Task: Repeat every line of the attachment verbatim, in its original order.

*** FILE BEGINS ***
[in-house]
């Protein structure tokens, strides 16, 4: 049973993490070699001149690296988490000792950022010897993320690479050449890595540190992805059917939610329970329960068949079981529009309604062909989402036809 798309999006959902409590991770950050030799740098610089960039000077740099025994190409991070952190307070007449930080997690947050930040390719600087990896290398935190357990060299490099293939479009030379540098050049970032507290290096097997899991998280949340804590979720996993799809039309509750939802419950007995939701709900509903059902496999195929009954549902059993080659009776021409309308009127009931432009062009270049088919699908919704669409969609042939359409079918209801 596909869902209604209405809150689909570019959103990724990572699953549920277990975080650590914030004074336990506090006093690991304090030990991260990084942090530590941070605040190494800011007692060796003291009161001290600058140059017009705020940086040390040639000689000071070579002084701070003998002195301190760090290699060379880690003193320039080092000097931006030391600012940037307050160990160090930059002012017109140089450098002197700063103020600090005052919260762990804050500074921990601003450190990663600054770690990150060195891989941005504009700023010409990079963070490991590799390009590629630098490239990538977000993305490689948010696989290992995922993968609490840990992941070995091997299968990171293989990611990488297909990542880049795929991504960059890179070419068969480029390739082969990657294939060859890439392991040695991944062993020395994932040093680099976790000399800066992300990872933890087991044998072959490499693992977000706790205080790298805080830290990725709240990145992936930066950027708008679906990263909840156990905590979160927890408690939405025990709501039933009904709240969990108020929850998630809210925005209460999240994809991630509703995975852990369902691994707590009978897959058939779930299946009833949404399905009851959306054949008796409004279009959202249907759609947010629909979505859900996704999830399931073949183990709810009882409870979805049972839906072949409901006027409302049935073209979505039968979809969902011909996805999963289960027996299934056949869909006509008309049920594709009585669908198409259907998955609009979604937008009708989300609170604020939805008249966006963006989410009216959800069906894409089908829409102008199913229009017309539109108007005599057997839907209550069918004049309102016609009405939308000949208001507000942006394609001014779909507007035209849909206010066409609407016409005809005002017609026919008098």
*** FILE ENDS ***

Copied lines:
[in-house]
């Protein structure tokens, strides 16, 4: 049973993490070699001149690296988490000792950022010897993320690479050449890595540190992805059917939610329970329960068949079981529009309604062909989402036809 798309999006959902409590991770950050030799740098610089960039000077740099025994190409991070952190307070007449930080997690947050930040390719600087990896290398935190357990060299490099293939479009030379540098050049970032507290290096097997899991998280949340804590979720996993799809039309509750939802419950007995939701709900509903059902496999195929009954549902059993080659009776021409309308009127009931432009062009270049088919699908919704669409969609042939359409079918209801 596909869902209604209405809150689909570019959103990724990572699953549920277990975080650590914030004074336990506090006093690991304090030990991260990084942090530590941070605040190494800011007692060796003291009161001290600058140059017009705020940086040390040639000689000071070579002084701070003998002195301190760090290699060379880690003193320039080092000097931006030391600012940037307050160990160090930059002012017109140089450098002197700063103020600090005052919260762990804050500074921990601003450190990663600054770690990150060195891989941005504009700023010409990079963070490991590799390009590629630098490239990538977000993305490689948010696989290992995922993968609490840990992941070995091997299968990171293989990611990488297909990542880049795929991504960059890179070419068969480029390739082969990657294939060859890439392991040695991944062993020395994932040093680099976790000399800066992300990872933890087991044998072959490499693992977000706790205080790298805080830290990725709240990145992936930066950027708008679906990263909840156990905590979160927890408690939405025990709501039933009904709240969990108020929850998630809210925005209460999240994809991630509703995975852990369902691994707590009978897959058939779930299946009833949404399905009851959306054949008796409004279009959202249907759609947010629909979505859900996704999830399931073949183990709810009882409870979805049972839906072949409901006027409302049935073209979505039968979809969902011909996805999963289960027996299934056949869909006509008309049920594709009585669908198409259907998955609009979604937008009708989300609170604020939805008249966006963006989410009216959800069906894409089908829409102008199913229009017309539109108007005599057997839907209550069918004049309102016609009405939308000949208001507000942006394609001014779909507007035209849909206010066409609407016409005809005002017609026919008098």